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Explore Lake Wisconsin & the Wisconsin River!

Lake Wisconsin is a reservoir on the Wisconsin River in southern Wisconsin in the United States. It is located in Columbia and Sauk counties, approximately 5 mi (8 km) southeast of Baraboo and 25 mi (40 km) NNW of Madison. Today it is home to the Wisconsin wine appellation of the Lake Wisconsin AVA.

When fishing, anglers can expect to catch a variety of fish including Bluegill, Lake Sturgeon, Largemouth Bass, Muskie, Northern Pike, Smallmouth Bass and Walleye.

It was formed by the construction of a dam at Prairie du Sac, which was begun in 1911 and completed in 1914. It is part of the Wisconsin River system of reservoirs. The lake has a maximum depth of 40 ft (12 m). It has a shoreline of 57 mi (90 km) and an area of 9500 acres (38 km²).

Its construction effectively ended the Fox-Wisconsin Waterway connection to the Mississippi River, although commercial traffic had ended decades before completion of the dam.

The lake provides flood control and is a popular destination for recreational boating and fishing.  The Merrimac Ferry crosses the lake at Merrimac, Wisconsin.

The modern Wisconsin River was formed in several stages. The lower, westward-flowing portion of the river is located in the unglaciated Driftless Area, and this section of the river's course likely predates the rest by several million years. The lower reach of the river is narrower than its upstream valley, leading to the suggestion the upper portions of the ancestor of the river flowed east previous to the Pleistocene. The remaining length of the river was formed gradually as glaciers advanced and retreated over Wisconsin. The stretch of river from Stevens Point north to Merrill was a drainage route for meltwater flowing away from the glaciers which covered northern Wisconsin during the Wisconsin Glaciation. As the glaciers retreated further northward, the river also grew in that direction. South from Stevens Point, the meltwater would have flowed into Glacial Lake Wisconsin, a prehistoric proglacial lake that existed in the central part of the state. As temperatures warmed around 15,000 years ago, the ice dam holding the lake in place burst, unleashing a catastrophic flood that carved the Dells of the Wisconsin River and joined the upper stretches of the river with the pre-existing lower river valley that today flows from Portage to Prairie du Chien.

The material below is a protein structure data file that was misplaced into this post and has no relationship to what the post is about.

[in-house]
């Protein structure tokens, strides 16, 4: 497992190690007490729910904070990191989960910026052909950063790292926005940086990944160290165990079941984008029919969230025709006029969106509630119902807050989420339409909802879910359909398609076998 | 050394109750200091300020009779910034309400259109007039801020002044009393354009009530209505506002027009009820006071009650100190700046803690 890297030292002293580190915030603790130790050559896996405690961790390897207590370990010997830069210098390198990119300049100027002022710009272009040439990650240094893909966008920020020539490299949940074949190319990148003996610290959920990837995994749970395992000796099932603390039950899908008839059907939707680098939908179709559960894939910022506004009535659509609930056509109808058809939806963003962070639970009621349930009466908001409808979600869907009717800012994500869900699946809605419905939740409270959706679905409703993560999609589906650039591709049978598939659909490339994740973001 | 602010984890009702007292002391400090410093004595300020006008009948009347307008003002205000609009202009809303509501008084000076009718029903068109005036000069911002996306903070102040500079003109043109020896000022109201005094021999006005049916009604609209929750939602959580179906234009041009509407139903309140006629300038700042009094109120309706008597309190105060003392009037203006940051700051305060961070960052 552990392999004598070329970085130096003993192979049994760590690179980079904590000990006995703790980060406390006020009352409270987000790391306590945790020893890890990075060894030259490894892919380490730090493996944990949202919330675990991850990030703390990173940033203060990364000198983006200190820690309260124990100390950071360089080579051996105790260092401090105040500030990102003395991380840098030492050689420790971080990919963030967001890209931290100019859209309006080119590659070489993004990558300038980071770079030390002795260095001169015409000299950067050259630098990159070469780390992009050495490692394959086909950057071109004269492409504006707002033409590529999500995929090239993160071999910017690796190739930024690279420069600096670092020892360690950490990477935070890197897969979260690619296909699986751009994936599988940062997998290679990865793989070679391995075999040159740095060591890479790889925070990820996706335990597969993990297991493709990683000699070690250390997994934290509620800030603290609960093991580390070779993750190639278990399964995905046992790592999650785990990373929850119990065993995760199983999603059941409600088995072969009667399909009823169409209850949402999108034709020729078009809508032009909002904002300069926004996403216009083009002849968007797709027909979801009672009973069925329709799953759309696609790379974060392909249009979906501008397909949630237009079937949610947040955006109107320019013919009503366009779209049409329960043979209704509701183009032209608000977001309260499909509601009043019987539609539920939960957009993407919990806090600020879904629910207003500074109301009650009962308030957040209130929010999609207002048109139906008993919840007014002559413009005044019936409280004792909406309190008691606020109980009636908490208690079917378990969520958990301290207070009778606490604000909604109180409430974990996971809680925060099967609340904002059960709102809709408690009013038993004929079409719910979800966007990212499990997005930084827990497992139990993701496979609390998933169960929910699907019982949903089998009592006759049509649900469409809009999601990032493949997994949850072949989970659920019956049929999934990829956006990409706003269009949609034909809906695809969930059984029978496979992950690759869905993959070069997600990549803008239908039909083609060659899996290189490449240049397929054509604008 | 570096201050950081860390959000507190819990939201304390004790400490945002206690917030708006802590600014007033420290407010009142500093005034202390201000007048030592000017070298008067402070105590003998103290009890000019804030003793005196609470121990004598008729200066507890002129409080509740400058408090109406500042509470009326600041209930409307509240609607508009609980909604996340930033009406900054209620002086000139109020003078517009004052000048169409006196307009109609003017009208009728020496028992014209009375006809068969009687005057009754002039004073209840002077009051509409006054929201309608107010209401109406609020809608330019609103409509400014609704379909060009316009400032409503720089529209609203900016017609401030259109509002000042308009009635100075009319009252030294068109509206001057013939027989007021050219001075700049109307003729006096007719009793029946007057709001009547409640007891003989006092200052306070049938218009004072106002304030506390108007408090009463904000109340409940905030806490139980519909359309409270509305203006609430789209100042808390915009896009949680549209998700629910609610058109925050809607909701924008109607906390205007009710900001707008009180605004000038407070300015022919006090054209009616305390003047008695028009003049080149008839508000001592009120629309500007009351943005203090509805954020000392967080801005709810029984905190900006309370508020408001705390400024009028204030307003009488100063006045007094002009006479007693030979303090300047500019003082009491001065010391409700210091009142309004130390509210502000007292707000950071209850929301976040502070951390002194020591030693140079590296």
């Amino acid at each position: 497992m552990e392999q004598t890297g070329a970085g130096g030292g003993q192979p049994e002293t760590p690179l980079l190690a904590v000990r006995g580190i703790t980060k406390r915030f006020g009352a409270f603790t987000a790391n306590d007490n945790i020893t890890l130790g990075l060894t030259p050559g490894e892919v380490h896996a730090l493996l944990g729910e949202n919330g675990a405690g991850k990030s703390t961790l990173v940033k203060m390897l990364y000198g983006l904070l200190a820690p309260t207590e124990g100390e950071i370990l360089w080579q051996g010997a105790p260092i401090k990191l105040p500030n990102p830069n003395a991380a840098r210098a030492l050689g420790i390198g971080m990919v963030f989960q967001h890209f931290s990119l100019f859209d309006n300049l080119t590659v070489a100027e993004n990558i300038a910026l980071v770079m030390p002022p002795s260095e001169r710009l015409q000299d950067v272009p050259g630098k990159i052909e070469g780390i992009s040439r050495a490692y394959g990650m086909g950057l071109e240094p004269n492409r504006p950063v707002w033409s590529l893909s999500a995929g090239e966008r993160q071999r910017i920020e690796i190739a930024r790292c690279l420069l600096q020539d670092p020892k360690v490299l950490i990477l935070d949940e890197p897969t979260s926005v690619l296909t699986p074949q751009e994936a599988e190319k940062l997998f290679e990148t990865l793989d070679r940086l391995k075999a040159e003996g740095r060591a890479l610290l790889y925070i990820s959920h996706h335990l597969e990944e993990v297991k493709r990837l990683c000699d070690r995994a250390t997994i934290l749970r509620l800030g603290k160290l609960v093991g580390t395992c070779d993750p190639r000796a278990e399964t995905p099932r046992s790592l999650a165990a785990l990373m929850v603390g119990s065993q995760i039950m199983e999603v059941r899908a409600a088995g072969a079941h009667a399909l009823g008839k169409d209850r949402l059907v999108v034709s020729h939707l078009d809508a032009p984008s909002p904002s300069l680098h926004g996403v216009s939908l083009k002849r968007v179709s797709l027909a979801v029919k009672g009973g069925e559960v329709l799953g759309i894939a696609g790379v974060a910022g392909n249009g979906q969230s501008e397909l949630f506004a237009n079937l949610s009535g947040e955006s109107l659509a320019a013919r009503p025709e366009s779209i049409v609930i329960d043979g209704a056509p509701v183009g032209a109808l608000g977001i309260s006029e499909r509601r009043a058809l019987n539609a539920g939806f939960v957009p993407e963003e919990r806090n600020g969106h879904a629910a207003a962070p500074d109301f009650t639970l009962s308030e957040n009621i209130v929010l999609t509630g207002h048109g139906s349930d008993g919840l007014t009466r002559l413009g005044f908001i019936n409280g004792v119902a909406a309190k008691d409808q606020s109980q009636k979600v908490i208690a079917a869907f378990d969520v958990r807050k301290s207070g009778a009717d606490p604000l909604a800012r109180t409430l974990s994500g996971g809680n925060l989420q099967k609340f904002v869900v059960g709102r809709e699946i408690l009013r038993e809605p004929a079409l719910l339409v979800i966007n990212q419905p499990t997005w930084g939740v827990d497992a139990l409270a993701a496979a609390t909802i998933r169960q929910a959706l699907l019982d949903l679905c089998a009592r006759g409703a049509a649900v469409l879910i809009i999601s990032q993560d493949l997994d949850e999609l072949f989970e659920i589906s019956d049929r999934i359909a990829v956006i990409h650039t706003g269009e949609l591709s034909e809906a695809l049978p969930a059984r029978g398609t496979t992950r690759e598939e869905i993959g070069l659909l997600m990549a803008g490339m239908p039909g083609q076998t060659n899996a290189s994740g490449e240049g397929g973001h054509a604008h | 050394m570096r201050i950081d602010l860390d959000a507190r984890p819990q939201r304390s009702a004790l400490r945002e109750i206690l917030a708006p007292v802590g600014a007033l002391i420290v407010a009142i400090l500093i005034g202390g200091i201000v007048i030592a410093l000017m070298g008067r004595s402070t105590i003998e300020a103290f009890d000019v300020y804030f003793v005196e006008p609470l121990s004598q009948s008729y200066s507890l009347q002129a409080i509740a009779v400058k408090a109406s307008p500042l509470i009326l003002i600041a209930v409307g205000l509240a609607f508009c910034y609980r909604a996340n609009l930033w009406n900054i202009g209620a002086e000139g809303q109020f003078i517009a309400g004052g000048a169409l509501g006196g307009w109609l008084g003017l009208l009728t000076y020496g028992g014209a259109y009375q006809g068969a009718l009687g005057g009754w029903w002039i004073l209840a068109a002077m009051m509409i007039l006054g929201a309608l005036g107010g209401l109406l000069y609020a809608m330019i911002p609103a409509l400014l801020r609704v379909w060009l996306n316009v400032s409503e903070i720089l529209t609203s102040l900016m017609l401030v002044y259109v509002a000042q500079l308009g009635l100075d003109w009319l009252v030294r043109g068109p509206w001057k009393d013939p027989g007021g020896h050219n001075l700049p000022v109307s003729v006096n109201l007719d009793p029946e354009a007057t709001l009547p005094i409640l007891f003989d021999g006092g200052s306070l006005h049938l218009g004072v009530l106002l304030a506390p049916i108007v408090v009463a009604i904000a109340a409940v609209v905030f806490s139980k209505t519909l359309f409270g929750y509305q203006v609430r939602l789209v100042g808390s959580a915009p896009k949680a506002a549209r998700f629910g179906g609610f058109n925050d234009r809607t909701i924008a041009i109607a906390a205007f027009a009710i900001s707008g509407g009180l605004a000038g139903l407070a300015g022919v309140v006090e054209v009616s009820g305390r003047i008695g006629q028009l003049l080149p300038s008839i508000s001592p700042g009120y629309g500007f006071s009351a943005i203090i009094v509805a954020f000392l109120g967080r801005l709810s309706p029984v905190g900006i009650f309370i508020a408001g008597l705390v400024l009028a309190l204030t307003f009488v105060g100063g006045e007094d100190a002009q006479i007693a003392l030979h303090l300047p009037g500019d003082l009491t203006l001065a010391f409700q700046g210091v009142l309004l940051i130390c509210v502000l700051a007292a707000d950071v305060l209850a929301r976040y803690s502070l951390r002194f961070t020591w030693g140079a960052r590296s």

The Lower Wisconsin River State Riverway is a state-funded project designed to protect the southern portion of the Wisconsin River. It extends 93 miles (150 km) from Sauk City to the point where the Wisconsin River empties into the Mississippi, about 3 miles (4.8 km) south of the city of Prairie du Chien. The Wisconsin Department of Natural Resources manages protected lands of over 75,000 acres (300 km2), including the river itself, islands, and some lands adjacent to the river.

There are no dams or man-made obstructions to the natural flow of water between the hydroelectric dam just north of Sauk City and the confluence of the Wisconsin and the Mississippi. This long stretch of free-flowing river provides important natural habitats for a variety of wildlife, including white-tail deerotterbeaverturtlessandhill craneseagleshawks, and a variety of fish species.

Recreational opportunities on the lower Wisconsin River range from fishing and canoeing to tubing and camping. Canoe camping is particularly popular because of the abundance of suitable sandbars along the riverway and because no permits are required. On summer weekends, naturists can be found on Mazo Beach which is north of the village of Mazomanie. According to the Wisconsin Department of Natural Resources, two thirds of river users can be found on the stretch between Prairie du Sac and Spring Green.

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